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Post Info TOPIC: Cueva de las Espadas


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RE: Cueva de las Espadas
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Geologist Juan Manuel García-Ruiz calls it "the Sistine Chapel of crystals," but Superman could call it home.
A sort of south-of-the-border Fortress of Solitude, Mexico's Cueva de los Cristales (Cave of Crystals) contains some of the world's largest known natural crystals - translucent beams of gypsum as long as 11 metres.

crystal-cave-1.jpg

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With lengths over 11m, the giant gypsum crystals found in Mexico's Cueva de los Cristales are a great natural wonder.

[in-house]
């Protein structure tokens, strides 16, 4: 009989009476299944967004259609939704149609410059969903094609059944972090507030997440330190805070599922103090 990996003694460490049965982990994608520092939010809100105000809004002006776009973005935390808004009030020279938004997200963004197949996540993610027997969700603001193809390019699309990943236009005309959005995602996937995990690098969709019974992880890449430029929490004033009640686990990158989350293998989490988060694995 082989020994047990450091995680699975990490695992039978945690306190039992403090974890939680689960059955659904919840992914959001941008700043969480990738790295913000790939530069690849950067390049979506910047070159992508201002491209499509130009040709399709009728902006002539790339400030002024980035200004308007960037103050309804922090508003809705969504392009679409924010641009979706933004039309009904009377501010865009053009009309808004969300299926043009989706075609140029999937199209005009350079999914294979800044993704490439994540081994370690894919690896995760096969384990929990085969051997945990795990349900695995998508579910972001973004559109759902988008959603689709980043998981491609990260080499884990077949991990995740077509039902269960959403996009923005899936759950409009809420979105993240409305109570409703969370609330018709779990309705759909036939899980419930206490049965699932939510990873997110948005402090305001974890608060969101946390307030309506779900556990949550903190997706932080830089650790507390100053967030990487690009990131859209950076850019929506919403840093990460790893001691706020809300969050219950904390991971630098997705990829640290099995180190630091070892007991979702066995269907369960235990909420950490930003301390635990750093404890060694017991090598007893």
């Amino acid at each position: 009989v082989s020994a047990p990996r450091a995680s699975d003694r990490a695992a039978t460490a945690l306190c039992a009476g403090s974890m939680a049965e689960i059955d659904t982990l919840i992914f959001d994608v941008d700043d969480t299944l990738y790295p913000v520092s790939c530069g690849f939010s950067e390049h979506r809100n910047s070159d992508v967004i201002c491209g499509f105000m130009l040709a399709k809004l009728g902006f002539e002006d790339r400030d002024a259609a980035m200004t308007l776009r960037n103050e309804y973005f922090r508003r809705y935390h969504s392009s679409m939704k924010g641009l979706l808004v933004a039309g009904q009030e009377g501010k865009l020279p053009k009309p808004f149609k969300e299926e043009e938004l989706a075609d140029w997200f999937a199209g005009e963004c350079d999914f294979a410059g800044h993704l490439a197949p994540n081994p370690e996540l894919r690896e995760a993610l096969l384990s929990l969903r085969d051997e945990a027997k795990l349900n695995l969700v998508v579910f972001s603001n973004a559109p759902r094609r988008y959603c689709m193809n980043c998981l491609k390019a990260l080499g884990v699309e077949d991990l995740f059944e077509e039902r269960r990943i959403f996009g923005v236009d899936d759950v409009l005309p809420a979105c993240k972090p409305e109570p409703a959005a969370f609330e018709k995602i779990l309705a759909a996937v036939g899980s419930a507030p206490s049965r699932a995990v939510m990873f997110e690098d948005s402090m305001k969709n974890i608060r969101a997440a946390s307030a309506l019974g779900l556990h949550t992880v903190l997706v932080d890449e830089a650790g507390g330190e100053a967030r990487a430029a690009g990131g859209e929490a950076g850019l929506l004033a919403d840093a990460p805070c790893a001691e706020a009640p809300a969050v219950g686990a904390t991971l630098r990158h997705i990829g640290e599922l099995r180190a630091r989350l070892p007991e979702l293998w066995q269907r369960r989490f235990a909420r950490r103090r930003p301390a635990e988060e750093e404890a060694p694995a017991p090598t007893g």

Now, a Spanish-Mexican team thinks it can explain how these marvels acquired their immense form.
The scientists studied tiny pockets of fluid trapped in the crystals and conducted back-up lab experiments.
They report in the journal Geology that the solution from which the crystals grew must have been kept in a very narrow, stable temperature range.
The 120m-deep Cueva de las Espadas (Cave of Swords), discovered in 1912, is named for its metre-long shafts of gypsum (a calcium sulphate mineral that incorporates water molecules into its chemical formula).

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